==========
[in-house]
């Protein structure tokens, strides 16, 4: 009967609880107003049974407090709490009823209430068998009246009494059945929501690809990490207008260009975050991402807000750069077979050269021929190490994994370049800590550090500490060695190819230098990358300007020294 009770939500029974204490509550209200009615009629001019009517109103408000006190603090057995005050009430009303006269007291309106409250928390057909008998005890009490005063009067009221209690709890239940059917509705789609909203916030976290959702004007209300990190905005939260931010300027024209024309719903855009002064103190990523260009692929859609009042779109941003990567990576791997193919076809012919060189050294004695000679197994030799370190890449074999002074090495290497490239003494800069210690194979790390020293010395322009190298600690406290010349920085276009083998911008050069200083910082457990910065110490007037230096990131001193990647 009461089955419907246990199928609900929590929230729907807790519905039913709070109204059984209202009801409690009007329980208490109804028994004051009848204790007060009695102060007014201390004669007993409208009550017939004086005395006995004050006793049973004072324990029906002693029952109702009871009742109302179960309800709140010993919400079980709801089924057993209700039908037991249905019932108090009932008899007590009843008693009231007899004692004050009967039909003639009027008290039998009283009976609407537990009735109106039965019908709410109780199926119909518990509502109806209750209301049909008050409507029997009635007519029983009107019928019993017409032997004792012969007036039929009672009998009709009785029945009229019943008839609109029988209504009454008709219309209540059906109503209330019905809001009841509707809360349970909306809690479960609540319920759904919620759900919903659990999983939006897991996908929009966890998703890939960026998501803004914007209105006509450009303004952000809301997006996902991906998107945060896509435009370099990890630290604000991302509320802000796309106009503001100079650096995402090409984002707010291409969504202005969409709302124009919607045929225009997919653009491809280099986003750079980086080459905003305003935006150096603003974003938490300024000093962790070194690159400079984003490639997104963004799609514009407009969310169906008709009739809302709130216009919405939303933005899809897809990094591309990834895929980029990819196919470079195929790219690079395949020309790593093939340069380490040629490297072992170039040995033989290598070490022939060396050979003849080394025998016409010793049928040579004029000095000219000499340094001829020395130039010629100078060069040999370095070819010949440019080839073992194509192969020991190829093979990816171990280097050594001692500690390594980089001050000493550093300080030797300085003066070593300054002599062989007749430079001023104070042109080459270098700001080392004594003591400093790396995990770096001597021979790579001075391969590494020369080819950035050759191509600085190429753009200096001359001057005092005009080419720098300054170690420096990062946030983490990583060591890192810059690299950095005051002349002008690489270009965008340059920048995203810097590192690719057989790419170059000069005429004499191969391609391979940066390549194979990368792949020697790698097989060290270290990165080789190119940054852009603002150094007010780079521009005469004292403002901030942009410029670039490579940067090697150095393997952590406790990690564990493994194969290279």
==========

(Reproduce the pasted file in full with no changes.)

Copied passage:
[in-house]
């Protein structure tokens, strides 16, 4: 009967609880107003049974407090709490009823209430068998009246009494059945929501690809990490207008260009975050991402807000750069077979050269021929190490994994370049800590550090500490060695190819230098990358300007020294 009770939500029974204490509550209200009615009629001019009517109103408000006190603090057995005050009430009303006269007291309106409250928390057909008998005890009490005063009067009221209690709890239940059917509705789609909203916030976290959702004007209300990190905005939260931010300027024209024309719903855009002064103190990523260009692929859609009042779109941003990567990576791997193919076809012919060189050294004695000679197994030799370190890449074999002074090495290497490239003494800069210690194979790390020293010395322009190298600690406290010349920085276009083998911008050069200083910082457990910065110490007037230096990131001193990647 009461089955419907246990199928609900929590929230729907807790519905039913709070109204059984209202009801409690009007329980208490109804028994004051009848204790007060009695102060007014201390004669007993409208009550017939004086005395006995004050006793049973004072324990029906002693029952109702009871009742109302179960309800709140010993919400079980709801089924057993209700039908037991249905019932108090009932008899007590009843008693009231007899004692004050009967039909003639009027008290039998009283009976609407537990009735109106039965019908709410109780199926119909518990509502109806209750209301049909008050409507029997009635007519029983009107019928019993017409032997004792012969007036039929009672009998009709009785029945009229019943008839609109029988209504009454008709219309209540059906109503209330019905809001009841509707809360349970909306809690479960609540319920759904919620759900919903659990999983939006897991996908929009966890998703890939960026998501803004914007209105006509450009303004952000809301997006996902991906998107945060896509435009370099990890630290604000991302509320802000796309106009503001100079650096995402090409984002707010291409969504202005969409709302124009919607045929225009997919653009491809280099986003750079980086080459905003305003935006150096603003974003938490300024000093962790070194690159400079984003490639997104963004799609514009407009969310169906008709009739809302709130216009919405939303933005899809897809990094591309990834895929980029990819196919470079195929790219690079395949020309790593093939340069380490040629490297072992170039040995033989290598070490022939060396050979003849080394025998016409010793049928040579004029000095000219000499340094001829020395130039010629100078060069040999370095070819010949440019080839073992194509192969020991190829093979990816171990280097050594001692500690390594980089001050000493550093300080030797300085003066070593300054002599062989007749430079001023104070042109080459270098700001080392004594003591400093790396995990770096001597021979790579001075391969590494020369080819950035050759191509600085190429753009200096001359001057005092005009080419720098300054170690420096990062946030983490990583060591890192810059690299950095005051002349002008690489270009965008340059920048995203810097590192690719057989790419170059000069005429004499191969391609391979940066390549194979990368792949020697790698097989060290270290990165080789190119940054852009603002150094007010780079521009005469004292403002901030942009410029670039490579940067090697150095393997952590406790990690564990493994194969290279």